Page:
Unless he is reading The Bible to his kids, this Jesus piece by Haka is a bit of a departure from his recent passion for painting characters from children’s story books. Representations of Jesus in street art are relatively rare, but this South Park Jesus breaks the mould.
Haka’s writing in this piece is really neat and tidy, with a bright colour combination that dazzles. Overall, a real pleasure to see this one, and to enjoy Hakas’ continuing purple patch.
The last time I was down here, there was an almighty flood caused by a burst water main, the result of which made visiting this spot rather difficult, because the slip road (where I park) was closed due to repair work by Bristol Water. Perhaps if they had had Bob the Builder on site, they would have fixed it in half the time. The reference, for anyone who might have missed it, is that this piece is a fabulous rendition of the children’s TV character Bob the Builder, by the ever-youthful Haka.
I believe that Haka is doing this great thing for his children, Jesse I think is one of them, and being a brilliant dad. He is painting characters from children’s books and from television, all over the city, which is such a cool dad thing to do. If I had the talent, I’d love to do something similar, although my children are pretty much grown up now. This piece is beautifully painted in typical Haka style, and definitely brightens up this dark corner under Brunel Way.
I don’t visit Horfield skate park all that often, but whenever I do go there, it is always rewarding. John D’oh favours this spot, but this time there was a whole ton of stuff from various artists to enjoy, including this collaboration between Haka and Cats and That.
Haka is a favourite of mine, and in this piece he brings us another Ahlberg reproduction of Burglar Bill, this time smoking a rather large cigar. Haka’s painting partner on this occasion is not an artist I know, but Cats and That has added six delightful cats on either side of Haka’s character. The two styles are rather different, but sit comfortably together in this collaboration. I have seen some more cats from Cats and That under Brunel Way recently, I hope that we will be seeing more from the artist. A great surprise from the skate park.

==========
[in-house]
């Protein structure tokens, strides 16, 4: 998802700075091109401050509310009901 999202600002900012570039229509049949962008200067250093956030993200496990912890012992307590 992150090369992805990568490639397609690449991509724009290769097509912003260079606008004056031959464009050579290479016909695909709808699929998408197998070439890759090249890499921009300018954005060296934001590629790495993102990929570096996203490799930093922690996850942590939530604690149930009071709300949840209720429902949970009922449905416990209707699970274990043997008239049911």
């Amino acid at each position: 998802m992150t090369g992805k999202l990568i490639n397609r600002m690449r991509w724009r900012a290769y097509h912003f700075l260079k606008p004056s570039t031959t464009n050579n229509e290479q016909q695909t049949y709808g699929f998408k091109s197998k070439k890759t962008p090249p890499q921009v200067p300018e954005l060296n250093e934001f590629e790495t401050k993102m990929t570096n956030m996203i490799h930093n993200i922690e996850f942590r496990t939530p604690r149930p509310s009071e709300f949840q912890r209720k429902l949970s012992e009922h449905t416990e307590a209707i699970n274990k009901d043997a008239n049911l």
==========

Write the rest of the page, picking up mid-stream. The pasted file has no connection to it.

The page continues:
Haka is making the most out of his enjoyment of children’s books by Janet and Allan Ahlberg, recreating illustrations from some of their best known titles. This cheeky character is Burglar Bill.
Haka has recreated this piece lovingly from the book and captured the character perfectly. I think that it is really cool that the artist is channelling his bedtime stories with his creative energy and gifting us with these fun and engaging pieces. We, in Bristol, are truly blessed.
Haka seems to be having the time of his life recreating characters from children’s picture books, in particular by the authors Janet and Allan Ahlberg. The writing CKone is a tribute to a long-lost friend and graffiti writer Dan Fenlon who passed away some years ago. Haka has been including his moniker on his work ever since.
I love the skeleton, from the ‘Funny Bones’ books by the Ahlbergs, and his speech bubble saying ‘let’s go painting’ is just perfect. I am thoroughly enjoying this rich vein of form that Haka is experiencing, and look forward to his next creation.